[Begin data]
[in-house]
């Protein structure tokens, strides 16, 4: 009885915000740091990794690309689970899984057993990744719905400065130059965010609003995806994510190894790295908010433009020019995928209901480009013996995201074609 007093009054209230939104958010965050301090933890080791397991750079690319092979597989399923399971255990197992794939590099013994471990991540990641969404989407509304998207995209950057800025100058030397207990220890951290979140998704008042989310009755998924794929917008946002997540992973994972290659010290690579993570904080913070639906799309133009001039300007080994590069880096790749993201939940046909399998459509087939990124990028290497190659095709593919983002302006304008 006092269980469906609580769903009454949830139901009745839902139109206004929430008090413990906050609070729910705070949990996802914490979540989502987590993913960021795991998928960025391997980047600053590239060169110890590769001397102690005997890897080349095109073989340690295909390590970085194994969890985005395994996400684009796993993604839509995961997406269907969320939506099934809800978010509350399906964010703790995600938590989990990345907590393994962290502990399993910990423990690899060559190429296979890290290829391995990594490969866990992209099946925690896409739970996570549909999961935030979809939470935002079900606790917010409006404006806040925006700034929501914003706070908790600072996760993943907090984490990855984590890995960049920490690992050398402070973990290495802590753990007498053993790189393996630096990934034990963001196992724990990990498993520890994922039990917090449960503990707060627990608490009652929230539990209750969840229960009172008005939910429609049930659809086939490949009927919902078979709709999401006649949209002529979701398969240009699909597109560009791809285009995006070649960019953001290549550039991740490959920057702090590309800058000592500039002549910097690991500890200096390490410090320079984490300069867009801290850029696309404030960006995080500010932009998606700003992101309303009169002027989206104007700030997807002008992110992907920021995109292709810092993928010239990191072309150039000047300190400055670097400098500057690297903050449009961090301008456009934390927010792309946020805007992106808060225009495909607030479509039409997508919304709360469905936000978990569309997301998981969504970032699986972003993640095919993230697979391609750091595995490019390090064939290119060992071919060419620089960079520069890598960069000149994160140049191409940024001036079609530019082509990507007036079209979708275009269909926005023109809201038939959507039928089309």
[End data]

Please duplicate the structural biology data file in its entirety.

[in-house]
């Protein structure tokens, strides 16, 4: 009885915000740091990794690309689970899984057993990744719905400065130059965010609003995806994510190894790295908010433009020019995928209901480009013996995201074609 007093009054209230939104958010965050301090933890080791397991750079690319092979597989399923399971255990197992794939590099013994471990991540990641969404989407509304998207995209950057800025100058030397207990220890951290979140998704008042989310009755998924794929917008946002997540992973994972290659010290690579993570904080913070639906799309133009001039300007080994590069880096790749993201939940046909399998459509087939990124990028290497190659095709593919983002302006304008 006092269980469906609580769903009454949830139901009745839902139109206004929430008090413990906050609070729910705070949990996802914490979540989502987590993913960021795991998928960025391997980047600053590239060169110890590769001397102690005997890897080349095109073989340690295909390590970085194994969890985005395994996400684009796993993604839509995961997406269907969320939506099934809800978010509350399906964010703790995600938590989990990345907590393994962290502990399993910990423990690899060559190429296979890290290829391995990594490969866990992209099946925690896409739970996570549909999961935030979809939470935002079900606790917010409006404006806040925006700034929501914003706070908790600072996760993943907090984490990855984590890995960049920490690992050398402070973990290495802590753990007498053993790189393996630096990934034990963001196992724990990990498993520890994922039990917090449960503990707060627990608490009652929230539990209750969840229960009172008005939910429609049930659809086939490949009927919902078979709709999401006649949209002529979701398969240009699909597109560009791809285009995006070649960019953001290549550039991740490959920057702090590309800058000592500039002549910097690991500890200096390490410090320079984490300069867009801290850029696309404030960006995080500010932009998606700003992101309303009169002027989206104007700030997807002008992110992907920021995109292709810092993928010239990191072309150039000047300190400055670097400098500057690297903050449009961090301008456009934390927010792309946020805007992106808060225009495909607030479509039409997508919304709360469905936000978990569309997301998981969504970032699986972003993640095919993230697979391609750091595995490019390090064939290119060992071919060419620089960079520069890598960069000149994160140049191409940024001036079609530019082509990507007036079209979708275009269909926005023109809201038939959507039928089309």